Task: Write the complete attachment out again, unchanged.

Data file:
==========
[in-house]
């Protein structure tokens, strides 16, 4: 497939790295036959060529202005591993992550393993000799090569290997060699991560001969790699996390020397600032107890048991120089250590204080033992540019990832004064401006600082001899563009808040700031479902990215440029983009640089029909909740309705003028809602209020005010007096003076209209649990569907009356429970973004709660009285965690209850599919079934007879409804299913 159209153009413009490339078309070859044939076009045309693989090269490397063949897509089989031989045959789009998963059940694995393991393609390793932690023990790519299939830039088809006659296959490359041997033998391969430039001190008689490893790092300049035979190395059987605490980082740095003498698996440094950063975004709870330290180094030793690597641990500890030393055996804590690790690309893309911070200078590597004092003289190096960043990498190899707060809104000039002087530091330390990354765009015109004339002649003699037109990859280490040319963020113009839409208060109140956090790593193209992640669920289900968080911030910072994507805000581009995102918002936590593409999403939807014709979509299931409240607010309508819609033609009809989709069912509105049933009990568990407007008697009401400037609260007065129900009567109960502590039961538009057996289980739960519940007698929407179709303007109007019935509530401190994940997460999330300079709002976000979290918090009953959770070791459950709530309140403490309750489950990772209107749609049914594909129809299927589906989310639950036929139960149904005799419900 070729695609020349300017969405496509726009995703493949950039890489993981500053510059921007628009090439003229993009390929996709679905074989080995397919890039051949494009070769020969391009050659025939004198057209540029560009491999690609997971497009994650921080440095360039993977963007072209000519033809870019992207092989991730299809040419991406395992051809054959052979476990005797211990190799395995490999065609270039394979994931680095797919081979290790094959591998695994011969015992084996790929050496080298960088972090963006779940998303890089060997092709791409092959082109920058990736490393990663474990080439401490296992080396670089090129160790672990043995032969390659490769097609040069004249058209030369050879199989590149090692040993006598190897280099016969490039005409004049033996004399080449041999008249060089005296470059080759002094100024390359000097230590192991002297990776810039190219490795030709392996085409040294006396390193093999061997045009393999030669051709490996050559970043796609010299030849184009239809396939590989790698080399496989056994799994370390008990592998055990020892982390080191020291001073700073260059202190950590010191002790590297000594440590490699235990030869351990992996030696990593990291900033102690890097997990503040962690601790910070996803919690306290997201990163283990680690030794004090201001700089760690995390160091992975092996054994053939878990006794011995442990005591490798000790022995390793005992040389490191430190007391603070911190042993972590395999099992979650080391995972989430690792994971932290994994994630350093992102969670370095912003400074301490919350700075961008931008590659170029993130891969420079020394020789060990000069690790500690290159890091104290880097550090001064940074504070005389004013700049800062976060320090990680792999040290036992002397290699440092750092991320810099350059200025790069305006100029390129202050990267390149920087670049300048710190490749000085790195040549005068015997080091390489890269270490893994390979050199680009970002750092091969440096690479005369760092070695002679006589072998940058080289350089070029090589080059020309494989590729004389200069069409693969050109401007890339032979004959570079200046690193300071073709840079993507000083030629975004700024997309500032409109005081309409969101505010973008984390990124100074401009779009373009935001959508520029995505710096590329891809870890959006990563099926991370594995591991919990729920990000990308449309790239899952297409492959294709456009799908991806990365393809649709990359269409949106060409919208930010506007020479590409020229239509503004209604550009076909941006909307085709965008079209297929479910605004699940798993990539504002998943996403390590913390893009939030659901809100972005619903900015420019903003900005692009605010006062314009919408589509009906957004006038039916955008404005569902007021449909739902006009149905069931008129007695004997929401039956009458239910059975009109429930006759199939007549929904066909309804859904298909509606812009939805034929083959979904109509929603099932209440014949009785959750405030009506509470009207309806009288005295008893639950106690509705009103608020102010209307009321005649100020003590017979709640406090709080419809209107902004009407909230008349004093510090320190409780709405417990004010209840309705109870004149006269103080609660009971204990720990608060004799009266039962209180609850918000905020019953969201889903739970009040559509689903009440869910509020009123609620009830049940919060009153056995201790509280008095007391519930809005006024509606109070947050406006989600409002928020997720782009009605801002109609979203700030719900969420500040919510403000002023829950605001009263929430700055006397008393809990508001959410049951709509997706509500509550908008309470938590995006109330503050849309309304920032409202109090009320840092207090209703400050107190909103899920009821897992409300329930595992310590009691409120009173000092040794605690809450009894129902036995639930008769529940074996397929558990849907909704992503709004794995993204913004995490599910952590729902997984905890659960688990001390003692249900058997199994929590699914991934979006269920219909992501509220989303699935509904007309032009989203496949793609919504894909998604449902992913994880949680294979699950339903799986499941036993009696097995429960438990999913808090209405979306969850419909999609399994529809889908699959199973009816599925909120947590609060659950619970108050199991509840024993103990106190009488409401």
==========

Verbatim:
[in-house]
């Protein structure tokens, strides 16, 4: 497939790295036959060529202005591993992550393993000799090569290997060699991560001969790699996390020397600032107890048991120089250590204080033992540019990832004064401006600082001899563009808040700031479902990215440029983009640089029909909740309705003028809602209020005010007096003076209209649990569907009356429970973004709660009285965690209850599919079934007879409804299913 159209153009413009490339078309070859044939076009045309693989090269490397063949897509089989031989045959789009998963059940694995393991393609390793932690023990790519299939830039088809006659296959490359041997033998391969430039001190008689490893790092300049035979190395059987605490980082740095003498698996440094950063975004709870330290180094030793690597641990500890030393055996804590690790690309893309911070200078590597004092003289190096960043990498190899707060809104000039002087530091330390990354765009015109004339002649003699037109990859280490040319963020113009839409208060109140956090790593193209992640669920289900968080911030910072994507805000581009995102918002936590593409999403939807014709979509299931409240607010309508819609033609009809989709069912509105049933009990568990407007008697009401400037609260007065129900009567109960502590039961538009057996289980739960519940007698929407179709303007109007019935509530401190994940997460999330300079709002976000979290918090009953959770070791459950709530309140403490309750489950990772209107749609049914594909129809299927589906989310639950036929139960149904005799419900 070729695609020349300017969405496509726009995703493949950039890489993981500053510059921007628009090439003229993009390929996709679905074989080995397919890039051949494009070769020969391009050659025939004198057209540029560009491999690609997971497009994650921080440095360039993977963007072209000519033809870019992207092989991730299809040419991406395992051809054959052979476990005797211990190799395995490999065609270039394979994931680095797919081979290790094959591998695994011969015992084996790929050496080298960088972090963006779940998303890089060997092709791409092959082109920058990736490393990663474990080439401490296992080396670089090129160790672990043995032969390659490769097609040069004249058209030369050879199989590149090692040993006598190897280099016969490039005409004049033996004399080449041999008249060089005296470059080759002094100024390359000097230590192991002297990776810039190219490795030709392996085409040294006396390193093999061997045009393999030669051709490996050559970043796609010299030849184009239809396939590989790698080399496989056994799994370390008990592998055990020892982390080191020291001073700073260059202190950590010191002790590297000594440590490699235990030869351990992996030696990593990291900033102690890097997990503040962690601790910070996803919690306290997201990163283990680690030794004090201001700089760690995390160091992975092996054994053939878990006794011995442990005591490798000790022995390793005992040389490191430190007391603070911190042993972590395999099992979650080391995972989430690792994971932290994994994630350093992102969670370095912003400074301490919350700075961008931008590659170029993130891969420079020394020789060990000069690790500690290159890091104290880097550090001064940074504070005389004013700049800062976060320090990680792999040290036992002397290699440092750092991320810099350059200025790069305006100029390129202050990267390149920087670049300048710190490749000085790195040549005068015997080091390489890269270490893994390979050199680009970002750092091969440096690479005369760092070695002679006589072998940058080289350089070029090589080059020309494989590729004389200069069409693969050109401007890339032979004959570079200046690193300071073709840079993507000083030629975004700024997309500032409109005081309409969101505010973008984390990124100074401009779009373009935001959508520029995505710096590329891809870890959006990563099926991370594995591991919990729920990000990308449309790239899952297409492959294709456009799908991806990365393809649709990359269409949106060409919208930010506007020479590409020229239509503004209604550009076909941006909307085709965008079209297929479910605004699940798993990539504002998943996403390590913390893009939030659901809100972005619903900015420019903003900005692009605010006062314009919408589509009906957004006038039916955008404005569902007021449909739902006009149905069931008129007695004997929401039956009458239910059975009109429930006759199939007549929904066909309804859904298909509606812009939805034929083959979904109509929603099932209440014949009785959750405030009506509470009207309806009288005295008893639950106690509705009103608020102010209307009321005649100020003590017979709640406090709080419809209107902004009407909230008349004093510090320190409780709405417990004010209840309705109870004149006269103080609660009971204990720990608060004799009266039962209180609850918000905020019953969201889903739970009040559509689903009440869910509020009123609620009830049940919060009153056995201790509280008095007391519930809005006024509606109070947050406006989600409002928020997720782009009605801002109609979203700030719900969420500040919510403000002023829950605001009263929430700055006397008393809990508001959410049951709509997706509500509550908008309470938590995006109330503050849309309304920032409202109090009320840092207090209703400050107190909103899920009821897992409300329930595992310590009691409120009173000092040794605690809450009894129902036995639930008769529940074996397929558990849907909704992503709004794995993204913004995490599910952590729902997984905890659960688990001390003692249900058997199994929590699914991934979006269920219909992501509220989303699935509904007309032009989203496949793609919504894909998604449902992913994880949680294979699950339903799986499941036993009696097995429960438990999913808090209405979306969850419909999609399994529809889908699959199973009816599925909120947590609060659950619970108050199991509840024993103990106190009488409401």